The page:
In this seminar I will provide an introduction to Hans Kamp's Discourse Representation Theory (DRT). DRT has been around for over 20 years now: it originated as a relatively small extension of the predicate calculus, and as a result of the many people who have used DRT in their work since then, it has increased in scope quite considerably. It is now probably the dominant framework for formal treatments of natural language semantics.
I will begin by outlining the motivations for 'classical' DRT, which have their origins in hoary philosophical questions about referring expressions in natural language. I will then informally describe the syntax and semantics of DRT. Then I will discuss some extensions of DRT which are now more or less assimilated into the formalism, in particular treatments of plurality and presupposition. I will conclude by looking at some current uses of DRT in language technology applications.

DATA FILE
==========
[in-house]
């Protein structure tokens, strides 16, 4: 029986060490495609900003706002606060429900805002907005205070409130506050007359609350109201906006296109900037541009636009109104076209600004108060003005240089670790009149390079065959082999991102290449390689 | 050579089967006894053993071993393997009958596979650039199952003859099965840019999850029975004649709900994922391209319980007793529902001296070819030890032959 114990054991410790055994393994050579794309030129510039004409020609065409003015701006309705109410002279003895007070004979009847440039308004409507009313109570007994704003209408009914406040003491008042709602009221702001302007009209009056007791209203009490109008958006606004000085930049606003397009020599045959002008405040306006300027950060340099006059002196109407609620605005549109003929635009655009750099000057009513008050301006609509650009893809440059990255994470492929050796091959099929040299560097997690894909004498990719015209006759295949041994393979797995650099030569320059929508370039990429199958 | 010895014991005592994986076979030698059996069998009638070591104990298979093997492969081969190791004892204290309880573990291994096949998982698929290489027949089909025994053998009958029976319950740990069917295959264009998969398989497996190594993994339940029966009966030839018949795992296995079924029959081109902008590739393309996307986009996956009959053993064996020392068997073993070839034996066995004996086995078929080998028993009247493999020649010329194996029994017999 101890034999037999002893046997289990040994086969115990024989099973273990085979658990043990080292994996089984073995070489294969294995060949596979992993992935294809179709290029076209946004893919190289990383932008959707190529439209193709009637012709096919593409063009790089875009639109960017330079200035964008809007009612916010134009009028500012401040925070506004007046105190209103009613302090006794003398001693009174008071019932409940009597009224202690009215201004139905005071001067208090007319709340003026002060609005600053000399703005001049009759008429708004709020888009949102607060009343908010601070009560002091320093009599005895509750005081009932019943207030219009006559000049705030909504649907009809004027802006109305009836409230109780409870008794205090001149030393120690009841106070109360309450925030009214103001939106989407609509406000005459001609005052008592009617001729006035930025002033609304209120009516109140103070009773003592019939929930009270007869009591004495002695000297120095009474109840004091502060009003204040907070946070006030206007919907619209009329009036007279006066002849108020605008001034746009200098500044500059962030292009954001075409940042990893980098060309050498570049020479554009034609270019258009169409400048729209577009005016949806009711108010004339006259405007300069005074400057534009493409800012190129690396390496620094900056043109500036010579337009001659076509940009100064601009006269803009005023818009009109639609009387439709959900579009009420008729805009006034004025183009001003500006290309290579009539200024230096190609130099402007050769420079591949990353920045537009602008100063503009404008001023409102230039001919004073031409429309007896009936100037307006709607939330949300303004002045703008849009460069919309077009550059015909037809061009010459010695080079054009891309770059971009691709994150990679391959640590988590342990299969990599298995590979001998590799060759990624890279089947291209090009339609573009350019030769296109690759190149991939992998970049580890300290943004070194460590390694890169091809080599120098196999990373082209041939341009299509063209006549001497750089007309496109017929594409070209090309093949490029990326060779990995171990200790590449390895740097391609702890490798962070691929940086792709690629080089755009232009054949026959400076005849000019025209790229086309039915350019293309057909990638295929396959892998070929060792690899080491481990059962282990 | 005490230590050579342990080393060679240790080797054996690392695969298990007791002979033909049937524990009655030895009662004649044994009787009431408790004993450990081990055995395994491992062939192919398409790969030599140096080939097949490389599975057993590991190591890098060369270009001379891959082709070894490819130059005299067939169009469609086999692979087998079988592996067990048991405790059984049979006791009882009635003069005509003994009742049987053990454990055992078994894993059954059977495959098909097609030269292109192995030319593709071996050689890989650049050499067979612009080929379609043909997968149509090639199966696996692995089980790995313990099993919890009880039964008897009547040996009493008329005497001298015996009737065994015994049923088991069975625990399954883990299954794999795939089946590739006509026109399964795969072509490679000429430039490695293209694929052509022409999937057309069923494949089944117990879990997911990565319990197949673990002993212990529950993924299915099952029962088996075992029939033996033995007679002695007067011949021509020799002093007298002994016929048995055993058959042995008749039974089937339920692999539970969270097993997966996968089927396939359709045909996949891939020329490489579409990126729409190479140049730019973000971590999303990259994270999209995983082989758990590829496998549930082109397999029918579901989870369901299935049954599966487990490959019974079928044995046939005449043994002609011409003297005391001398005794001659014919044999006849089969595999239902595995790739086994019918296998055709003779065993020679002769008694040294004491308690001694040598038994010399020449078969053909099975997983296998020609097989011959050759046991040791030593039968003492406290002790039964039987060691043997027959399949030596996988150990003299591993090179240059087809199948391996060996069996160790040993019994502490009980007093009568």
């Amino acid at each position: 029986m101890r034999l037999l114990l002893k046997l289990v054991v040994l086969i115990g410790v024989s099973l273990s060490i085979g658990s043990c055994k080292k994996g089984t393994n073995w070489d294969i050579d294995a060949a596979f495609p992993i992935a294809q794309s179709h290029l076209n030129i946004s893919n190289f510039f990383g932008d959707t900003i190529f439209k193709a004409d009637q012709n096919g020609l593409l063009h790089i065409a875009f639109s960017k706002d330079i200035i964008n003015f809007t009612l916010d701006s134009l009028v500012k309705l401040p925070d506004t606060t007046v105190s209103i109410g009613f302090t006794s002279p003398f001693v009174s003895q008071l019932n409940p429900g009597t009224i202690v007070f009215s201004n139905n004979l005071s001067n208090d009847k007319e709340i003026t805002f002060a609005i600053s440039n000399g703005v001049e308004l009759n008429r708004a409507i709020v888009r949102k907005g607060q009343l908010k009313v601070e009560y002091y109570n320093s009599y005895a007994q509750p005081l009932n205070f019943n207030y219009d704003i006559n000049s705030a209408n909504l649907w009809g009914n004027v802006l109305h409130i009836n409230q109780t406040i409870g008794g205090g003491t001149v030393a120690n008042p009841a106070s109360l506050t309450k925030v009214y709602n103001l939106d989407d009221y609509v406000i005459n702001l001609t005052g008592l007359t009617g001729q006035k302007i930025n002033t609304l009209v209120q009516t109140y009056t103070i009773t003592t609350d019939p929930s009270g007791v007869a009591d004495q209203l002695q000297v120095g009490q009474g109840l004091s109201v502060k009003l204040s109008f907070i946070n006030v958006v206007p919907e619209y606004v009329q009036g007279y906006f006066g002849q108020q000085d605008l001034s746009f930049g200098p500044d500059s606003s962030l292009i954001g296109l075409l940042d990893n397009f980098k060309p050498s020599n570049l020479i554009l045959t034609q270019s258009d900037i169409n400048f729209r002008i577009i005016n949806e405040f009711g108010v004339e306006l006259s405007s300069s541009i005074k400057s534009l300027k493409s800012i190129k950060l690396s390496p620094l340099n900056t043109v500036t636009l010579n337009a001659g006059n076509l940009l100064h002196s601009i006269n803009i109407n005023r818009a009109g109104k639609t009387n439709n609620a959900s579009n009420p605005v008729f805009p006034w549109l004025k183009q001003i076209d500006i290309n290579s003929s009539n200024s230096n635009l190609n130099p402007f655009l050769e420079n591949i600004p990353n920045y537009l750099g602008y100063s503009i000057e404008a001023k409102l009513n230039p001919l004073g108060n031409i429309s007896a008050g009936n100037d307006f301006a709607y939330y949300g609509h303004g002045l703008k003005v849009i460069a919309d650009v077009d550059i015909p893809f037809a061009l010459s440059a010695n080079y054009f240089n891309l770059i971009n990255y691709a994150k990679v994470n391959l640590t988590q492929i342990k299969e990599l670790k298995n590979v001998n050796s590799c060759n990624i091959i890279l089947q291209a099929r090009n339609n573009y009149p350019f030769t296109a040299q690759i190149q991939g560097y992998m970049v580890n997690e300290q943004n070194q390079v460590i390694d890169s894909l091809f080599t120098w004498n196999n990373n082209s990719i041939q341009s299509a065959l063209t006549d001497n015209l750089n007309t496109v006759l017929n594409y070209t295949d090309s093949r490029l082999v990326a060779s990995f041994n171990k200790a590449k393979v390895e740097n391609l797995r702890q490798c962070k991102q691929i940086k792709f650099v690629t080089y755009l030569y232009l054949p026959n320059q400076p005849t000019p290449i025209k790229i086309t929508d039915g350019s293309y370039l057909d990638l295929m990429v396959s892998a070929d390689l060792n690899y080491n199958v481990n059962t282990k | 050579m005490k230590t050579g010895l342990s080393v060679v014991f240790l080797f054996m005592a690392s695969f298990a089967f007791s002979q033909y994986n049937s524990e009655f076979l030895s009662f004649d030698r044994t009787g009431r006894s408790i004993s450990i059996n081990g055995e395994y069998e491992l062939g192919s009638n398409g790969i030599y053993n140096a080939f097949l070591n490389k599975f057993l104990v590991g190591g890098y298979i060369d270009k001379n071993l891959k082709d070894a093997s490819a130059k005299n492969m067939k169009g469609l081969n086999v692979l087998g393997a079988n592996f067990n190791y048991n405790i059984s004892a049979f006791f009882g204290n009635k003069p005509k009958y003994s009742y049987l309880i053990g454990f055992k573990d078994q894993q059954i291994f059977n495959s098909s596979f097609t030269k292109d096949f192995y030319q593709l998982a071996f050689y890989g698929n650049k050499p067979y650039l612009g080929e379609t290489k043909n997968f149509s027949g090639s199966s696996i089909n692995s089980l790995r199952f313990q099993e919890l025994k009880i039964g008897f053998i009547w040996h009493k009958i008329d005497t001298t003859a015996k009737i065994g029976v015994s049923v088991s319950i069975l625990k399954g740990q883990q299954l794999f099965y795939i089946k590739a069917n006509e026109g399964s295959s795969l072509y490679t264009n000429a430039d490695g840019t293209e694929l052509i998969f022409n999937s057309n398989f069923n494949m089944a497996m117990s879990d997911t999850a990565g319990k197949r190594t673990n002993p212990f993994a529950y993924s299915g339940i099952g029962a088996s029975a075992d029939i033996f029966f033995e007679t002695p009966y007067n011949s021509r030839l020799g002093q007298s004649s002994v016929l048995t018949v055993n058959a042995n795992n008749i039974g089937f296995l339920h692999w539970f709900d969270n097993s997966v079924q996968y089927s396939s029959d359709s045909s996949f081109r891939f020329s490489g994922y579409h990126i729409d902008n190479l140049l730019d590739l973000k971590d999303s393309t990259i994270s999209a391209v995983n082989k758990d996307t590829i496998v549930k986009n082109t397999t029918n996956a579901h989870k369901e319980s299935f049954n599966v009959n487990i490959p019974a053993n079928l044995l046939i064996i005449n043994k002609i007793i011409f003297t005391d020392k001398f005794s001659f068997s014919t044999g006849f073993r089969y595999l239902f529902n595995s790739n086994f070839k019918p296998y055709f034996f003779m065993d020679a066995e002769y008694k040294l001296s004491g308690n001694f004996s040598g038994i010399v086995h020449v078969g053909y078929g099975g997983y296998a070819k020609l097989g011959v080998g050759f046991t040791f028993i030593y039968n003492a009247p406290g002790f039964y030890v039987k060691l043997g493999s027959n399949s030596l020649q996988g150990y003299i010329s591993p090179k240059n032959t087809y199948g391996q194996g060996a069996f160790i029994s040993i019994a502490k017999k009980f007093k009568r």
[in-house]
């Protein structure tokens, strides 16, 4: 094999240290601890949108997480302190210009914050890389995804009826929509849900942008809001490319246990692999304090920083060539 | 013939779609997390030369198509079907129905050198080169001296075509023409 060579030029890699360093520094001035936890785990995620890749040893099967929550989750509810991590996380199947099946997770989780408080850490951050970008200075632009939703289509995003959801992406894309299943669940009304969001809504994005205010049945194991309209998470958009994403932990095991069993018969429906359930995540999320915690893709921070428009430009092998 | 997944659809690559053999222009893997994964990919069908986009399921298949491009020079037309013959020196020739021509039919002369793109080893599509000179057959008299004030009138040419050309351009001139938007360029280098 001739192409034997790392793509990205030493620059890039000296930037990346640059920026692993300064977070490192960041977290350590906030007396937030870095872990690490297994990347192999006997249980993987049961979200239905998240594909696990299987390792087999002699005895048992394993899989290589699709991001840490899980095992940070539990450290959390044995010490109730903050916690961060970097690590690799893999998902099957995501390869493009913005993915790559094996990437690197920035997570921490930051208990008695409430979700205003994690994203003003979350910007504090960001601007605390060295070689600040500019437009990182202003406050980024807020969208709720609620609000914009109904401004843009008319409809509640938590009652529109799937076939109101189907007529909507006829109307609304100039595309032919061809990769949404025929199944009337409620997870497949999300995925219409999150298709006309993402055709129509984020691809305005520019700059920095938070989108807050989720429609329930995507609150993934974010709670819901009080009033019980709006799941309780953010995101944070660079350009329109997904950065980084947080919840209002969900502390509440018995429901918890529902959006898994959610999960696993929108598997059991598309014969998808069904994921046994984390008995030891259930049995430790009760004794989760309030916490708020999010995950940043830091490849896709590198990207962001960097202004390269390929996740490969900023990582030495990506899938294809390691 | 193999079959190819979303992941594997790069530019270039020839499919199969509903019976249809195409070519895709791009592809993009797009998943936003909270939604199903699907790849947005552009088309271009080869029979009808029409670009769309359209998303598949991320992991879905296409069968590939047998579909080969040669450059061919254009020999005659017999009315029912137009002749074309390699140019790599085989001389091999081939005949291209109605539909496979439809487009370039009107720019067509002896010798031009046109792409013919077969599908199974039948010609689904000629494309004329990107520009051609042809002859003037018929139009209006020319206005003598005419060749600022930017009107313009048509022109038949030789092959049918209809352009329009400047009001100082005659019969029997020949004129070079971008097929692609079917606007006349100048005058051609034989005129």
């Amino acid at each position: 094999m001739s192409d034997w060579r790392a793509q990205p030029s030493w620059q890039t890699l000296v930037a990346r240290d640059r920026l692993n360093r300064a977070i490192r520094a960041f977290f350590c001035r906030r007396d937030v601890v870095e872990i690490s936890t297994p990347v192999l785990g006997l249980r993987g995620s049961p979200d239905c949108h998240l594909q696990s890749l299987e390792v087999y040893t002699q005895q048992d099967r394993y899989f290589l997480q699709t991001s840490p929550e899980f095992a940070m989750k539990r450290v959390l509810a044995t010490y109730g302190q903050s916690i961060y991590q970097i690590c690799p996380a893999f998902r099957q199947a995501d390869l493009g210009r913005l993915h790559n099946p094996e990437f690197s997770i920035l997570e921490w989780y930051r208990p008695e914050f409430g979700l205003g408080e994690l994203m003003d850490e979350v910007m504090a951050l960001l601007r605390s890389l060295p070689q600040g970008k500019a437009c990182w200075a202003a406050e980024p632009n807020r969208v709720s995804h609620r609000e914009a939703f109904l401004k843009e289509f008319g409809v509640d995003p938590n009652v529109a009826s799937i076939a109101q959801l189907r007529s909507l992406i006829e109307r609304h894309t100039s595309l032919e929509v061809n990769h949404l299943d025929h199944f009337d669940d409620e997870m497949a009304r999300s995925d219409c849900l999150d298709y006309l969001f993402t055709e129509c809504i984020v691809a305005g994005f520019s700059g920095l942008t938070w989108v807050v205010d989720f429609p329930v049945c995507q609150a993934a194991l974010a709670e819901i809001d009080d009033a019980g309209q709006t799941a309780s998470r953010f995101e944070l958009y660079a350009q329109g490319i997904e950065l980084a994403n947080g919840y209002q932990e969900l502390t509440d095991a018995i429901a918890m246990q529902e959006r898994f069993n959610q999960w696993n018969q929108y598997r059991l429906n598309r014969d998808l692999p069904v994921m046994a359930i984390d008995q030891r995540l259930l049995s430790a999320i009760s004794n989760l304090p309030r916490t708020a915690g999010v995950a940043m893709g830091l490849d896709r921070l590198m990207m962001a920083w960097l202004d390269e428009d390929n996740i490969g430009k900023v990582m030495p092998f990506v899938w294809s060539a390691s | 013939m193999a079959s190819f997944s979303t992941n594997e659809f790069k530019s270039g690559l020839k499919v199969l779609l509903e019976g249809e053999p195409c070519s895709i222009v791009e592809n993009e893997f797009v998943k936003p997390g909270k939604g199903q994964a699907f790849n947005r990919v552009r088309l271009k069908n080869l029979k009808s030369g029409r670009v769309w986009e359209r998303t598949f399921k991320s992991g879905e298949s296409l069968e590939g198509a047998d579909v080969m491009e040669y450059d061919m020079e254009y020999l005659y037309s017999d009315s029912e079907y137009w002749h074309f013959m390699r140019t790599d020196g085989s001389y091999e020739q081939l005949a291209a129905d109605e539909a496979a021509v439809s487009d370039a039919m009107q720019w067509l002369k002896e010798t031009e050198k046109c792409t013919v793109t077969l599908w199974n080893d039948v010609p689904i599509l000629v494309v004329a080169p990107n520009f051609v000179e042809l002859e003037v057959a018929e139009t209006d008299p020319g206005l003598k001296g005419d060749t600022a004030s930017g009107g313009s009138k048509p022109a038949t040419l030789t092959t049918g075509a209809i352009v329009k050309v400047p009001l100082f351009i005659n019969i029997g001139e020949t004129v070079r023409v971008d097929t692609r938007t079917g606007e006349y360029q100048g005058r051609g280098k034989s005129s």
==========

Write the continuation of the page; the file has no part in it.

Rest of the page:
Reference: Hans Kamp, Josef van Genabith and Uwe Reyle "Discourse Representation Theory: An updated survey". DRAFT of an article to appear in the new edition of the Handbook of Philosophical Logic, available at [http://www.ims.uni-stuttgart.de/~hans/hpl-drt.pdf]